Reaction Network Simulation
This course teaches simulation methods for reaction networks, for example networks of chemical reactions, such as gene regulation networks. The networks are not spatially resolved. We discuss how to represent networks in the computer at different levels of detail, and what numerical simulation algorithms exist for dynamic processes on networks. We place particular emphasis on algorithmic efficiency and on efficient data structures that allow reducing the runtime complexity of the resulting simulations.
stochastic reaction network descriptions, deterministic reaction network descriptions, dependency graphs and network coupling analysis, exact stochastic simulation algorithms for chemical reaction networks, approximate stochastic simulation algorithms for chemical reaction networks, deterministic simulation algorithms, efficient data structures for network simulations.
Lecture: Mondays, 4. DS (13:00-14:30) in APB-2026 (computer science building) / FIRST LECTURE: OCT 24
Exercises: upon agreement
Lecture: Prof. Ivo F. Sbalzarini
Exercises: Dr. Benjamin Dalton
Graph-based network representation (reaction graphs vs. dependency graphs)
Network descriptions at different levels of detail, from exact stochastic to approximate deterministic
State-of-the-art simulation algorithms for chemical reaction networks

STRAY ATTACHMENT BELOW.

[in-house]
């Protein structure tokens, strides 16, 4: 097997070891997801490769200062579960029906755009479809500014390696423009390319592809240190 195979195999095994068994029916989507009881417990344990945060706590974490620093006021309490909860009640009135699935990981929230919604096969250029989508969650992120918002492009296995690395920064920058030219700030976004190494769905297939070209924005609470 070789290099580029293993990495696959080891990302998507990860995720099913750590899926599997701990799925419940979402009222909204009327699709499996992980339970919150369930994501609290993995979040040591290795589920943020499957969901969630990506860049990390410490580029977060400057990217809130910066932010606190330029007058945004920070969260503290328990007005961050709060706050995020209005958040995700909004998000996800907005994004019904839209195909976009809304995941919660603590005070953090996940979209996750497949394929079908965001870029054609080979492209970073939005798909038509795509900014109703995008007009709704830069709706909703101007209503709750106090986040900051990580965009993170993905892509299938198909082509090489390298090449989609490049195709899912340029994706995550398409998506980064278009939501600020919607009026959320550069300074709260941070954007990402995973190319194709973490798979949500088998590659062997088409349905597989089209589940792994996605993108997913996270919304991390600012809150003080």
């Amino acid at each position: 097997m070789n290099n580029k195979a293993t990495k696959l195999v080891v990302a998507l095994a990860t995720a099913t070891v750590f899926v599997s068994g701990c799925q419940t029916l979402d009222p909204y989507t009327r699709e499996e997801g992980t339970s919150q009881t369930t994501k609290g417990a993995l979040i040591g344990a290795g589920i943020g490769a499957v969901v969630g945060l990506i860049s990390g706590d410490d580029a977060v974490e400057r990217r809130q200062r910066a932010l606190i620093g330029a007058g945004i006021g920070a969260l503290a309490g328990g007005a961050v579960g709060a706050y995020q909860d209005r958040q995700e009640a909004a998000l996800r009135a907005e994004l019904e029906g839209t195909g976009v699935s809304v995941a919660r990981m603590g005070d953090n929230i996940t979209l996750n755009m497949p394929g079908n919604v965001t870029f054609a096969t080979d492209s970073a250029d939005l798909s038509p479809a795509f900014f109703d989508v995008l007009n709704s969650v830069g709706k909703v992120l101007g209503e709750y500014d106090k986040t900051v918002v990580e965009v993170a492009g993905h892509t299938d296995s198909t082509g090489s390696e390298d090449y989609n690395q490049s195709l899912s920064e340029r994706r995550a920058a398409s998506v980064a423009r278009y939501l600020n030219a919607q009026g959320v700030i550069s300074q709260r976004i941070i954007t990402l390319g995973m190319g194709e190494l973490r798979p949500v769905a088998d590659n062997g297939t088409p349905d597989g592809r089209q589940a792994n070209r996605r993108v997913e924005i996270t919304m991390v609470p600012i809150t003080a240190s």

Complexity analysis of the algorithms and dependence on data structures used
We focus on chemical reaction networks in biological systems. The taught methods and concepts are, however, applicable in a much broader sense. Full lecture notes will be provided to the students of the course.
Lecture language: ENGLISH
Please find below the lecture syllabus and handouts:
- Lecture 1 - Administration and Introduction; what are reaction networks and where are they used?
- Lecture 2 - Graph representations (reaction graph vs. dependency graph), classification of networks, coupling degree
- Lecture 3 - Stochastic chemical kinetics and the classic SSA algorithm
- Lecture 4 - Algorithmic complexity of SSA and more efficient formulations
- Lecture 5 - Partial propensity methods and efficient data structures
- Lecture 6 - Approximate stochastic chemical kinetics and approximate SSA
- Lecture 7 - Deterministic chemical kinetics and deterministic simulations
- Lecture 8 - Time stepping and stability in deterministic simulations
- Lecture 9 - Comparison of deterministic and stochastic simulations: when to use which?
- Lecture 10 - Simulating reaction networks with time delays: priority queues
- Lecture 11 - Simulating spatiotemporal systems: Next-Subvolume Algorithms
- Lecture 12 - Identifying network parameters from data
- Lecture 13 - Q & A / backup
- Lecture 14 - Presentation of student projects